- Planting instructions for different transplants and direct seeding
Summary of week’s activities:
- Continued work on individual beds
- Watered entire garden
- Thinned one row of demonstration radishes in group bed
- Dug berms for sweet potato beds
After a few days of sunshine, the new plants are doing well, but in need of water. The garden needs a good watering every other day at least, so if there is no rain, this means that we will turn to the hose and watering cans. Especially if you have newly planted seeds and transplants, it is a good idea to give them a good soaking. Lettuce and carrot seeds are very small and have a tendency to get washed away by heavy rain, so it is a good idea to directly water them, or else you may find a rogue lettuce a few rows down! Gardeners gently watered the base of new young plants with watering cans to promote growth and plant health.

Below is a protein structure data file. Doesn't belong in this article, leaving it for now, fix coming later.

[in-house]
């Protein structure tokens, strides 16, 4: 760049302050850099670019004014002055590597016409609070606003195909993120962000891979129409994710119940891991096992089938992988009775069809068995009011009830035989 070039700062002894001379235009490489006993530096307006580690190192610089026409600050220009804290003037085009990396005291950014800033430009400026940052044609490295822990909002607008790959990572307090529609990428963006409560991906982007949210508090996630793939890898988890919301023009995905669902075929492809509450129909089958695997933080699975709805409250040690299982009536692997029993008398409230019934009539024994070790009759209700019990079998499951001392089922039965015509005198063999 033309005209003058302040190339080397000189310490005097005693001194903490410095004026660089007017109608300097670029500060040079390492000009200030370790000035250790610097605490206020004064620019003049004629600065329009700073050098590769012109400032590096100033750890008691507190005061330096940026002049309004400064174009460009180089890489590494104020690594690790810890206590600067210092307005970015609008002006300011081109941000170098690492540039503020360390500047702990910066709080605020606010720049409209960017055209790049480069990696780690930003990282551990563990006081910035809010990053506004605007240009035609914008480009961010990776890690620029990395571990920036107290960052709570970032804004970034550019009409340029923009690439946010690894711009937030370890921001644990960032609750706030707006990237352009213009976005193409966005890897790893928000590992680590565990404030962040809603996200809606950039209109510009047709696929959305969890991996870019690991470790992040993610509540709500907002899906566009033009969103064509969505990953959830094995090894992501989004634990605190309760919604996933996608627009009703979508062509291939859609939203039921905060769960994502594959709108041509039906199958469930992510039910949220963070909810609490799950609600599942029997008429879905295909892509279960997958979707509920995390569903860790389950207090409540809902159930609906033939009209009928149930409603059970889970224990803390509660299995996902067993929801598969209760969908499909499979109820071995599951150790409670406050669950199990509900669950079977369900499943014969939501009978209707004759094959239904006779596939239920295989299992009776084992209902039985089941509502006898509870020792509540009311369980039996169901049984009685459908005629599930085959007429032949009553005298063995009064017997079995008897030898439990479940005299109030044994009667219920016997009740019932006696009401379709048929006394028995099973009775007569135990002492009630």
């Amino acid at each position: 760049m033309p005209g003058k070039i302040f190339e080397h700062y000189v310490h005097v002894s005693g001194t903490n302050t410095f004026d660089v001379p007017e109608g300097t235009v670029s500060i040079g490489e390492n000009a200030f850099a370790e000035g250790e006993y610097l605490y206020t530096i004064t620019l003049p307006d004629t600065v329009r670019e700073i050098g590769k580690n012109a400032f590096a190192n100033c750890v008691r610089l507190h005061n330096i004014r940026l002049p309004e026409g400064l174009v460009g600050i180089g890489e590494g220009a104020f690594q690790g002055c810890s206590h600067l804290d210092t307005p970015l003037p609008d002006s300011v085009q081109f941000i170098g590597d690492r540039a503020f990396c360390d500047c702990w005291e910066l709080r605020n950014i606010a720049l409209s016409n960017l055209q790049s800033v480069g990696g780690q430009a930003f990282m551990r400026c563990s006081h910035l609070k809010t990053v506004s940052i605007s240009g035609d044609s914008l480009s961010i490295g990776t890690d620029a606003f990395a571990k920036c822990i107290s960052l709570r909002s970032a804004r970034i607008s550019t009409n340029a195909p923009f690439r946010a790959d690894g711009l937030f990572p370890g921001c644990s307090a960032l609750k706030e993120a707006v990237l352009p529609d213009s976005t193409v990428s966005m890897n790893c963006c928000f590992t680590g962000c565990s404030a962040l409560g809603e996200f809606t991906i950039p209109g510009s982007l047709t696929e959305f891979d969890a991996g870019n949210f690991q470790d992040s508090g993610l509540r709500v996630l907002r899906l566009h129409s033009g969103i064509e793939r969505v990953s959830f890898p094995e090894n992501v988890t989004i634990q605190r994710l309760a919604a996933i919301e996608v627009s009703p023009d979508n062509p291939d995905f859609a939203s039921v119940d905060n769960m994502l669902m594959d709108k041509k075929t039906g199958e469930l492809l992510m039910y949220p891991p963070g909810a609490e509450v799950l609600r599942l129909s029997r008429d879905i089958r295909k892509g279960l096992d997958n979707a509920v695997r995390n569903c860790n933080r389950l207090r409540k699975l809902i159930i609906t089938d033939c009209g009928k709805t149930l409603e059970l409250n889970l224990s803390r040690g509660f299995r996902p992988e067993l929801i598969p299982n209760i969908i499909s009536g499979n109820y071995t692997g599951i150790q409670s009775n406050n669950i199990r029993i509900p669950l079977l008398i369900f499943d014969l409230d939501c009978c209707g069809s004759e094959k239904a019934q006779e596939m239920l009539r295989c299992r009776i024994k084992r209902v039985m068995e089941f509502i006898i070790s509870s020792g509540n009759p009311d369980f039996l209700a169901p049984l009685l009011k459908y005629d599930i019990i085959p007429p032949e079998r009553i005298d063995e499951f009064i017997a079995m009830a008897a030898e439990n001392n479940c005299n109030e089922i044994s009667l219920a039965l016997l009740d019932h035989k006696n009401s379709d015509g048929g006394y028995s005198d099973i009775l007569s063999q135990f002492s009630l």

In the group bed we have planted two rows of radishes. One row, we thinned the radishes, the other we allowed to grow as is. Thinning is a practice used for growing vegetables such as carrots, lettuce, and radishes, where gardeners pinch out some of the plants in a row, to give space for the vegetables to thrive. While it seems counter-intuitive to kill plants that you seeded yourself, it will pay off come harvest time. To thin radishes, you space the plants enough so that the size of a radish can comfortably grow, about half an inch or so. Radishes, carrots and lettuce are all secession plants, which means that we will be able to plant several rounds because they come to ripen within a month or so.
Lastly, we prepared two of the group triangular beds for sweet potatoes! To prep the beds we dug U-shaped berms, or trenches and mounds, in the soil. On Thursday, we hope to plant the sweet potato slips. Slips are cuttings from a parent sweet potato vine. Sweet potatoes grow best in a loose, sandy or silty soil that drains well.